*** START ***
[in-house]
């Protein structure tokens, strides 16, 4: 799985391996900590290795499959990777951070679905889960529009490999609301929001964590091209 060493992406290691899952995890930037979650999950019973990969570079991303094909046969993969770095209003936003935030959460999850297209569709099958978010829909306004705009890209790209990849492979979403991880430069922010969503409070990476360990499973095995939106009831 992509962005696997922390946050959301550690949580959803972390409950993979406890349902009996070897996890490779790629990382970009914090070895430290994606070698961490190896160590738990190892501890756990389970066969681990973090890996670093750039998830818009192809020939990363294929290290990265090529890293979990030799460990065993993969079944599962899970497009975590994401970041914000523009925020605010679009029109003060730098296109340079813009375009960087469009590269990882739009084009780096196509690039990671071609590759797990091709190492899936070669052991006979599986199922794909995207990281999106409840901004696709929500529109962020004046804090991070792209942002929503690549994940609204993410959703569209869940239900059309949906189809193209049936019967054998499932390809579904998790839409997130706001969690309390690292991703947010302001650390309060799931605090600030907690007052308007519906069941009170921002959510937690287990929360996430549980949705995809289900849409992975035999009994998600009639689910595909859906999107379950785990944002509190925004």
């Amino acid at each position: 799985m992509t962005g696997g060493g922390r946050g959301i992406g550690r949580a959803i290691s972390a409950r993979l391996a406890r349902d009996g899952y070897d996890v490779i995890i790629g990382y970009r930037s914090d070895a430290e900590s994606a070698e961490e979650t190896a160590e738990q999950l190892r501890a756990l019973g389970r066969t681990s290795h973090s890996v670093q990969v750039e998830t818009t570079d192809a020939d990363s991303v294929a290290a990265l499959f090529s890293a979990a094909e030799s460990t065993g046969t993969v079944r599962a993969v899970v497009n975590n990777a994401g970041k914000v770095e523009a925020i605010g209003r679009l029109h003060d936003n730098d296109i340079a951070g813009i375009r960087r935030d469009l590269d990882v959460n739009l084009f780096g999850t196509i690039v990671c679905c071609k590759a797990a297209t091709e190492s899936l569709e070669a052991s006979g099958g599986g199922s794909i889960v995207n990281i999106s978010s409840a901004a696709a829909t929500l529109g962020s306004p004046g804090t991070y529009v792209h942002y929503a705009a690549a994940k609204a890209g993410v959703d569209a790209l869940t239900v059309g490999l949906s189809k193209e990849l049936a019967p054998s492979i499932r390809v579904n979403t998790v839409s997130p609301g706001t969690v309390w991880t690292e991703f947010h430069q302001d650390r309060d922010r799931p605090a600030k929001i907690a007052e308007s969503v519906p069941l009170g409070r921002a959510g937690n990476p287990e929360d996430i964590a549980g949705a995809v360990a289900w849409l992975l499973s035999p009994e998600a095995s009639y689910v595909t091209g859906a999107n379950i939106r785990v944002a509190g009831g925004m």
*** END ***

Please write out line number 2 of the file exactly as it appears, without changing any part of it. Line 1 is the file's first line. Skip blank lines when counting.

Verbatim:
């Protein structure tokens, strides 16, 4: 799985391996900590290795499959990777951070679905889960529009490999609301929001964590091209 060493992406290691899952995890930037979650999950019973990969570079991303094909046969993969770095209003936003935030959460999850297209569709099958978010829909306004705009890209790209990849492979979403991880430069922010969503409070990476360990499973095995939106009831 992509962005696997922390946050959301550690949580959803972390409950993979406890349902009996070897996890490779790629990382970009914090070895430290994606070698961490190896160590738990190892501890756990389970066969681990973090890996670093750039998830818009192809020939990363294929290290990265090529890293979990030799460990065993993969079944599962899970497009975590994401970041914000523009925020605010679009029109003060730098296109340079813009375009960087469009590269990882739009084009780096196509690039990671071609590759797990091709190492899936070669052991006979599986199922794909995207990281999106409840901004696709929500529109962020004046804090991070792209942002929503690549994940609204993410959703569209869940239900059309949906189809193209049936019967054998499932390809579904998790839409997130706001969690309390690292991703947010302001650390309060799931605090600030907690007052308007519906069941009170921002959510937690287990929360996430549980949705995809289900849409992975035999009994998600009639689910595909859906999107379950785990944002509190925004």